Game Music, Reviews

Korean MMOs, Dutch Composers? Granado Espada Official Soundtrack Volume 2 (Review)

September 18, 2008 | | 2 Comments Share thison Facebook Korean MMOs, Dutch Composers? Granado Espada Official Soundtrack Volume 2 (Review)on Twitter

The first volume of the soundtrack for Granado Espada (known in North America as “Sword of the New World: Granado Espada“) featured music from some well-known Korean and Japanese composers. This was no surprise, considering the game came from Korean developer IMC Games.

But now, the second volume of the soundtrack, which is being distributed only in a digital fashion via iTunes (courtesy of Streamline Sound), features music written primarily by techno/trance veterans in Europe. Notable composers include Jonas Steur (or “Estuera”) from Belgium and Finne Jager (or “Phynn”) from the Netherlands. What we have here, my friends, is a horse of a different color.

Read our detailed review after the jump.

Let’s start with the nitty-gritty details. Here’s the tracklist and composer breakdown.

Tracklist:
(track # title / artist)
01 Red Shores / Estuera
02 Chapter 2 / Estuera
03 Travels / Estuera
04 Tales From the South / Estuera
05 Summer Queen / Starr
06 Static Bullet (Odyssee Remix) / D.J. Ton T.B.
07 Close Encounter / Phynn
08 Tempest / Phynn
09 Valle Ocultado / Cor Fijneman
10 Genuine Draft / Jochen Miller, Cor Fijneman
11 Mono Dura / Jochen Miller, Cor Fijneman
12 Touchdown / Mark Norman
13 7 Clouds / Estuera
14 Dream Machine (Orig.) / D.J. Ton T.B.
15 Senorita (Mr Sam Vision) / Mojado
16 In Your Eyes (Blue Mix) / Filterheadz pres. Orange 3

Though it only contains 16 tracks, this digital release actually spans 150 minutes, so we’re averaging almost 10 minutes per track. Such is to be expected from the ambient/trance/techno scene.

The album opens with four tracks from Estuera. These four tracks alone (and perhaps the fifth, “7 Clouds”) would have made for a fine album release on their own, spanning over 40 minutes of music. After listening to his tracks, he’s quickly became one of my favorite composers for this genre of music. You may remember another Online RPG that attempted this genre of music, but only with partial success: Phantasy Star Online. It seems to me that the Japanese composers who attempted techno-music stylings on PSO could only hope to emulate the originals. I hate to buy into the stereotype, but we all know the best techno comes out of Europe, right? Jonas Steur’s work certainly doesn’t hurt this argument, at any rate.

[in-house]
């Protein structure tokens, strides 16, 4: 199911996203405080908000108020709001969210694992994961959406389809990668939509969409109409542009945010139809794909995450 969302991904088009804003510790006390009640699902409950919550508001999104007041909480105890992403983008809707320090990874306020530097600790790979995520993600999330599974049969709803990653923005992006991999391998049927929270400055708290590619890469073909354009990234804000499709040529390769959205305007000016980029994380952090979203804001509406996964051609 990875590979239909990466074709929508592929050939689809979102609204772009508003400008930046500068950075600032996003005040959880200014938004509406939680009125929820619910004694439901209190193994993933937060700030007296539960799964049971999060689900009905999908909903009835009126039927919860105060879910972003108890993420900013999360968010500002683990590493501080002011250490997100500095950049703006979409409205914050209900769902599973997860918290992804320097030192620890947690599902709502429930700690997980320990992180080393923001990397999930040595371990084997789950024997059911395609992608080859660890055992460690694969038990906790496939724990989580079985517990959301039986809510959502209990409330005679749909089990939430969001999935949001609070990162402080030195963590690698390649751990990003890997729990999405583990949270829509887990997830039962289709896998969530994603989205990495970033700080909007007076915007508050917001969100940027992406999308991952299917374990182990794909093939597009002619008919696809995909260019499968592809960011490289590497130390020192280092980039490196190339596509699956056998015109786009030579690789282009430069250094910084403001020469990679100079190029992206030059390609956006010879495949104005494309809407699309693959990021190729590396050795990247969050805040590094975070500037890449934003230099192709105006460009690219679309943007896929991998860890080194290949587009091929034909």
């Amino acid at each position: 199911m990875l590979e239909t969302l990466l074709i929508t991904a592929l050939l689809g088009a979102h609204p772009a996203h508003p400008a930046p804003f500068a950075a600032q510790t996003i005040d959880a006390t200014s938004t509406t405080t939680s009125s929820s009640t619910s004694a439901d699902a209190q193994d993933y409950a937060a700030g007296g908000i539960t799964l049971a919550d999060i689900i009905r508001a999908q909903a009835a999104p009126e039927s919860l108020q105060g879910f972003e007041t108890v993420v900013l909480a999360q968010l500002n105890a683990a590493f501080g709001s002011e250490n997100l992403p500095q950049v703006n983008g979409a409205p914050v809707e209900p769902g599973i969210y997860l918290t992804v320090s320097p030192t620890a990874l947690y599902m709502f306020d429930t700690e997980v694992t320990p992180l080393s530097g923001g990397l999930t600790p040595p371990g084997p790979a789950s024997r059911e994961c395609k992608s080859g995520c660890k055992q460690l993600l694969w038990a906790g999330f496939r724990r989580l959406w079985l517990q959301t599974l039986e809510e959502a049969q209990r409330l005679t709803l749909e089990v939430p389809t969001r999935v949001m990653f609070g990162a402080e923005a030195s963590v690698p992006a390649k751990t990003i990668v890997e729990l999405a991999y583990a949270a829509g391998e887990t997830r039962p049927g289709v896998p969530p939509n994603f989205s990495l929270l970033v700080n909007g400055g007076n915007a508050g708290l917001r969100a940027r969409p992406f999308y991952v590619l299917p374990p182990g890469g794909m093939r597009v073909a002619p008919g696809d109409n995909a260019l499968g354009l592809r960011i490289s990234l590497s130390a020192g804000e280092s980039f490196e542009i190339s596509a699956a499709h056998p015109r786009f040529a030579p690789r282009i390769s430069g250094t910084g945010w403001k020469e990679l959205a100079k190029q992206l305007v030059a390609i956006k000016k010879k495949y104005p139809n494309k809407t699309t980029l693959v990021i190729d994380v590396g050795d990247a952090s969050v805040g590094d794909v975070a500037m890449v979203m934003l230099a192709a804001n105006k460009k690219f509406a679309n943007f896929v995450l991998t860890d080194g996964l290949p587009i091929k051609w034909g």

If I had to pick a favorite track among Steur’s compositions, it would be “Tales From the South.” This track holds true to the “techno” label, but incorporates a lot of ethnic instruments to express something that is more akin to “world music,” which certainly works in the world of Granado Espada.

Some of my all-time favorite tracks on the disc come from Cor Fijneman. Cor only did one track on his own (“Valle Ocultado”), but he collaborated with Jochen Miller on tracks 10 and 11. On track 11, “Mono Dura,” they aren’t afraid to go for a rougher, grainier sound. It’s almost industrial, but there’s some 8-bit waves in there as well. Contrast this with “Genuine Draft,” and you can hear two very different styles.

All in all, this is a LOT of music. I am tempted to say that quantity exceeds quality here, but this is a common complaint against techno music, and I’m not willing to “go there” with this one. If you enjoy this particular genre of music, you’re sure to enjoy this soundtrack. Just don’t think that you’ll like it based on your experiences with the four-disc Volume 1 soundtrack from last year, as that painted a very different soundscape. You can pick it up on iTunes if you’re interested.

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